Definition of dyspraxia
Dyspraxia, not to be confused with dyslexia. Both syndromes, however, both belong to “dys” disorders , a term that encompasses disorders in the cognitive system and learning disorders related to them.
Dyspraxia, also known as developmental coordination disorder, corresponds to a difficulty in automating certain gestures, and therefore certain sequences of movements. Praxia corresponds to all coordinated, learned and automated movements, such as learning to write. This disorder is usually discovered at the time of the first acquisitions of the child. Dyspraxia is not related to a psychological or social problem, or to a mental retardation.
Specifically, a dyspraxic child has trouble coordinating certain movements . His actions are not automatic. For gestures made automatically by other children, the dyspraxic child will have to concentrate and make significant efforts. He is slow and clumsy. But also very tired because of the efforts made constantly to make gestures on which he must focus since there is no automatism. His actions are not coordinated. He has difficulties to tie his laces, write, dress, etc.Dyspraxia, which concerns more boys than girls, is still largely unknown. It often leads to some delaysin learning and acquisition. Children who suffer from it often need individualized arrangements to follow in class.
A dyspraxic child, for example, will have difficulty eating properly, filling a glass of water or getting dressed (the child must think about the meaning of each garment but also the order in which it must put them; need help getting dressed). At home, the gestures are neither fluid nor automated and the acquisition of certain gestures proves very laborious, sometimes impossible. He does not like puzzles or building games. He does not draw like other children his age. He has trouble learning to write . He is often described as “very clumsy” by his entourage. He has trouble concentrating at school, forgetting the instructions. He is having trouble catching a ball.
There are several forms of dyspraxia. Its repercussions on the life of the child are more or less important. The dyspraxia is undoubtedly related to abnormalities in the neurological circuits of the brain. This anomaly concerns for example many premature children.
Although little known, dyspraxia is common since it affects almost 3% of children. According to the Health Insurance, about one child per class would have dyspraxia. More broadly, and according to the French Federation of Dys (ffdys), dys disorders would affect nearly 8% of the population.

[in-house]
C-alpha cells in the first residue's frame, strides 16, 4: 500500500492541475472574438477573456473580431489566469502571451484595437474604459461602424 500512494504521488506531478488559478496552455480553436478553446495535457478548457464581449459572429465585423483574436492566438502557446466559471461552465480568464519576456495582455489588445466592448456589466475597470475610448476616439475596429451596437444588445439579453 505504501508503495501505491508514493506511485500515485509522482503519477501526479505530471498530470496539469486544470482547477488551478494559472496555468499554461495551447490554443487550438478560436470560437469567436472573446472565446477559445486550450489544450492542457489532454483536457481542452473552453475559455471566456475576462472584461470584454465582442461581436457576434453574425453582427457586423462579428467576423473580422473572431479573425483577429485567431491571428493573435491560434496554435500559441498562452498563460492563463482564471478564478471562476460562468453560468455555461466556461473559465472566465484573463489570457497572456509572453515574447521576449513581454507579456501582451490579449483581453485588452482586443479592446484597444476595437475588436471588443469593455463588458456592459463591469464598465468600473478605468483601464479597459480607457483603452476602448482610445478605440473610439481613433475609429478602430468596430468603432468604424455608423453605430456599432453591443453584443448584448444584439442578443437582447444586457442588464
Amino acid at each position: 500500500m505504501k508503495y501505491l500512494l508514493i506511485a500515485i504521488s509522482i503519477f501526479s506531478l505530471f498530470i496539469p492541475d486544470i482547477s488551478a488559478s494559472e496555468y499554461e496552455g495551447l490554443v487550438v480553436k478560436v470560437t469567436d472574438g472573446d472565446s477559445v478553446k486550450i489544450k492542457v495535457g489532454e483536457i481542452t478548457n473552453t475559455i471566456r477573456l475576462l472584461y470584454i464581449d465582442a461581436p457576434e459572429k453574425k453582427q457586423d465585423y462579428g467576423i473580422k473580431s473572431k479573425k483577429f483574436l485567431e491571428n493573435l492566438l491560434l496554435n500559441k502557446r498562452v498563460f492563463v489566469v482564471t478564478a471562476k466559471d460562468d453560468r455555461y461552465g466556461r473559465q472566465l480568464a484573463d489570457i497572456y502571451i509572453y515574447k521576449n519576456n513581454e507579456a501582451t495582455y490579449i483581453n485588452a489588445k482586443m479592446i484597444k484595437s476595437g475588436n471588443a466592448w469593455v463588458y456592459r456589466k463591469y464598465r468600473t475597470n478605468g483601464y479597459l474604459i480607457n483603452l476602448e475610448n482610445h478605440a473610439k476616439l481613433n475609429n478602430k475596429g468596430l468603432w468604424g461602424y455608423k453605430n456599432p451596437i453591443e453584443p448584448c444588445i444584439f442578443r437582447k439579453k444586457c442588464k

Symptoms of dyspraxia
They can be quite variable from one child to another:
- Difficulty performing automatic gestures
- Poor coordination of gestures, movements
- Difficulties to draw, write
- Difficulties to dress
- Difficulty using a ruler, scissors or a square
- Significant fatigue linked to a high concentration required to perform certain simple and automatic everyday actions
- There may be disorders that resemble attention disorders because the child is overwhelmed from the attentional point of view because of the phenomenon of double task to perform certain gestures (cognitive congestion)
The boys are affected more than girls by dyspraxia.
Diagnostic of dyspraxia
The diagnosis is made by a neurologist or a neuropsychologist but it is common that it is the school doctor who is at the origin of the detection, following academic difficulties. It is essential that this diagnosis is made quickly because, without diagnosis, the child can be in failure. The management of dyspraxia then concerns many health professionals such as the pediatrician, the psychomotor therapist, the occupational therapist or the ophthalmologist, all of course depending on the difficulties encountered by the dyspraxic child.
Treatment of dyspraxia
Of course, treatment involves the management of symptoms that are, as we have said, very variable from one child to another. It is necessary to take charge of his learning difficulties but also his anxiety or lack of self-confidence, problems that may have arisen following the difficulties encountered by the child, especially at school.
It’s finally a multidisciplinary team who takes the best care of the dyspraxic child. After having made a complete assessment, the team will be able to propose an adapted care and an individualized treatment (with reeducation, psychological help and adaptation to compensate the difficulties for example). Speech therapy, orthoptics and psychomotility can be part of the overall treatment of dyspraxia. Psychological care can be added if necessary. At the same time, help at school, with a personalized plan, can be put in place to facilitate the life of the dyspraxic child in his class. A specialized teacher can also evaluate the child and offer specific support to the school. Dyspraxic children can often easily learn to type to write,
The origins of dyspraxia
The causes are probably multiple and still poorly known. In some cases, brain damage, for example due to prematurity, stroke or head trauma, is the cause of dyspraxia, which is then called lesional dyspraxia. In other cases, that is to say when there is no visible problem in the brain and the child is in perfect health, we talk about developmental dyspraxia. And, in this case, the causes are more unclear. We know that dyspraxia is not linked to a mental deficit or a psychological problem. Some specific areas of the brain would be involved.